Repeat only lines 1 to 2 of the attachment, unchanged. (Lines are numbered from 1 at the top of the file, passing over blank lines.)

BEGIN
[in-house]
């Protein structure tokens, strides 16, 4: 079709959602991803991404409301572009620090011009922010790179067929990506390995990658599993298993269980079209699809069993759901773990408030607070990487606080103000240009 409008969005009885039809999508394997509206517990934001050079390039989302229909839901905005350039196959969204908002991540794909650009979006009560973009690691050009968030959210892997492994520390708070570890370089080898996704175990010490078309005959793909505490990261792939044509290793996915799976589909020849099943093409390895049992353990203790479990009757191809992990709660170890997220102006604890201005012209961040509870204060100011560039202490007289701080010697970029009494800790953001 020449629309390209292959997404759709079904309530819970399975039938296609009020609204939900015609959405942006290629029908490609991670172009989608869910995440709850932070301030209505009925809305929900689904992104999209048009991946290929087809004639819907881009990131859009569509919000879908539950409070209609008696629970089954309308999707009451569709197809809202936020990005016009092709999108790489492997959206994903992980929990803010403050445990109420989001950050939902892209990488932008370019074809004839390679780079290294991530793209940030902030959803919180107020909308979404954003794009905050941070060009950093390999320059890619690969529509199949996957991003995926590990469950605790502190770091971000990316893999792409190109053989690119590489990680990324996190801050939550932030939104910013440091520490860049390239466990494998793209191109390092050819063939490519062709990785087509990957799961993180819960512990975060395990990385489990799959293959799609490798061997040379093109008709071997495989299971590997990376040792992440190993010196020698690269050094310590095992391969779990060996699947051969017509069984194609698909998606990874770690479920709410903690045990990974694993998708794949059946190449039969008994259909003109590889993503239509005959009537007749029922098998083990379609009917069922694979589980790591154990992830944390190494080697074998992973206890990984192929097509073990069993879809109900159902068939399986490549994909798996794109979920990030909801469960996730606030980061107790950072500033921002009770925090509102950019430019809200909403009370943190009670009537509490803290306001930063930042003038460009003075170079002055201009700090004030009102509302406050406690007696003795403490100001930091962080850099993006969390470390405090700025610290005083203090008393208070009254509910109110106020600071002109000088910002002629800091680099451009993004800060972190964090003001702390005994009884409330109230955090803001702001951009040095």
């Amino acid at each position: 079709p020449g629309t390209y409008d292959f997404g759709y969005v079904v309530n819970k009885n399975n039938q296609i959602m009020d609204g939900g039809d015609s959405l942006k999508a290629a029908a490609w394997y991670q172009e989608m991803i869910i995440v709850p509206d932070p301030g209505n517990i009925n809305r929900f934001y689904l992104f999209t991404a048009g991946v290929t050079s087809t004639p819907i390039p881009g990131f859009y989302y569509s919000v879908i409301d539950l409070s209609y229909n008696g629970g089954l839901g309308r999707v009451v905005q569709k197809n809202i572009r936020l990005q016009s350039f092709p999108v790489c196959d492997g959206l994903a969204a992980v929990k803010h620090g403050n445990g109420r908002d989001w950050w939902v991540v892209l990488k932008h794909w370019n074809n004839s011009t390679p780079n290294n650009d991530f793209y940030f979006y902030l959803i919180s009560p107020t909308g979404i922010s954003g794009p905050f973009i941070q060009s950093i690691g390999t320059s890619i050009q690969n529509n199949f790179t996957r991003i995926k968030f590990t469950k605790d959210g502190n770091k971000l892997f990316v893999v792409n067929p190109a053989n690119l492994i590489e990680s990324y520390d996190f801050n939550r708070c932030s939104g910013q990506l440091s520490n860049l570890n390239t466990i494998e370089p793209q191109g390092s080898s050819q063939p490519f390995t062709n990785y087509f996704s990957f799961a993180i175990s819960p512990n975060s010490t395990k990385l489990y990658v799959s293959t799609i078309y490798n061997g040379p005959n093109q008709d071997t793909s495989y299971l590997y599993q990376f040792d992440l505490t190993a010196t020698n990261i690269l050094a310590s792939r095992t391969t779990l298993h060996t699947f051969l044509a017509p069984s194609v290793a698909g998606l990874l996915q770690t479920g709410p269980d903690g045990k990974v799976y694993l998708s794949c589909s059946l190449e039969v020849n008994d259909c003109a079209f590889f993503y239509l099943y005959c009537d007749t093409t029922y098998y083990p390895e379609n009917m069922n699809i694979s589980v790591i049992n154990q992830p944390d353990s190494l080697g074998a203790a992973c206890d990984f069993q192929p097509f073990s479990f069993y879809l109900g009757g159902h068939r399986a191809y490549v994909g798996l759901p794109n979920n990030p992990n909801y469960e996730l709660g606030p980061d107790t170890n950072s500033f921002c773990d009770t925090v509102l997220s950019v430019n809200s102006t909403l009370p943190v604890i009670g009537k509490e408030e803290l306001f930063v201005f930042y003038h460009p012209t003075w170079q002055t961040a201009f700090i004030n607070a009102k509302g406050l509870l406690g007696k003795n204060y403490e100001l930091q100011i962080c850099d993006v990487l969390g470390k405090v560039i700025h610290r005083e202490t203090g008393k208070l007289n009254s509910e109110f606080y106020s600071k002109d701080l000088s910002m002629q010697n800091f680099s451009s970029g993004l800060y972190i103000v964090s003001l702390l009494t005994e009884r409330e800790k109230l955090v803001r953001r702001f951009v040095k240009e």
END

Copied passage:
[in-house]
């Protein structure tokens, strides 16, 4: 079709959602991803991404409301572009620090011009922010790179067929990506390995990658599993298993269980079209699809069993759901773990408030607070990487606080103000240009 409008969005009885039809999508394997509206517990934001050079390039989302229909839901905005350039196959969204908002991540794909650009979006009560973009690691050009968030959210892997492994520390708070570890370089080898996704175990010490078309005959793909505490990261792939044509290793996915799976589909020849099943093409390895049992353990203790479990009757191809992990709660170890997220102006604890201005012209961040509870204060100011560039202490007289701080010697970029009494800790953001 020449629309390209292959997404759709079904309530819970399975039938296609009020609204939900015609959405942006290629029908490609991670172009989608869910995440709850932070301030209505009925809305929900689904992104999209048009991946290929087809004639819907881009990131859009569509919000879908539950409070209609008696629970089954309308999707009451569709197809809202936020990005016009092709999108790489492997959206994903992980929990803010403050445990109420989001950050939902892209990488932008370019074809004839390679780079290294991530793209940030902030959803919180107020909308979404954003794009905050941070060009950093390999320059890619690969529509199949996957991003995926590990469950605790502190770091971000990316893999792409190109053989690119590489990680990324996190801050939550932030939104910013440091520490860049390239466990494998793209191109390092050819063939490519062709990785087509990957799961993180819960512990975060395990990385489990799959293959799609490798061997040379093109008709071997495989299971590997990376040792992440190993010196020698690269050094310590095992391969779990060996699947051969017509069984194609698909998606990874770690479920709410903690045990990974694993998708794949059946190449039969008994259909003109590889993503239509005959009537007749029922098998083990379609009917069922694979589980790591154990992830944390190494080697074998992973206890990984192929097509073990069993879809109900159902068939399986490549994909798996794109979920990030909801469960996730606030980061107790950072500033921002009770925090509102950019430019809200909403009370943190009670009537509490803290306001930063930042003038460009003075170079002055201009700090004030009102509302406050406690007696003795403490100001930091962080850099993006969390470390405090700025610290005083203090008393208070009254509910109110106020600071002109000088910002002629800091680099451009993004800060972190964090003001702390005994009884409330109230955090803001702001951009040095």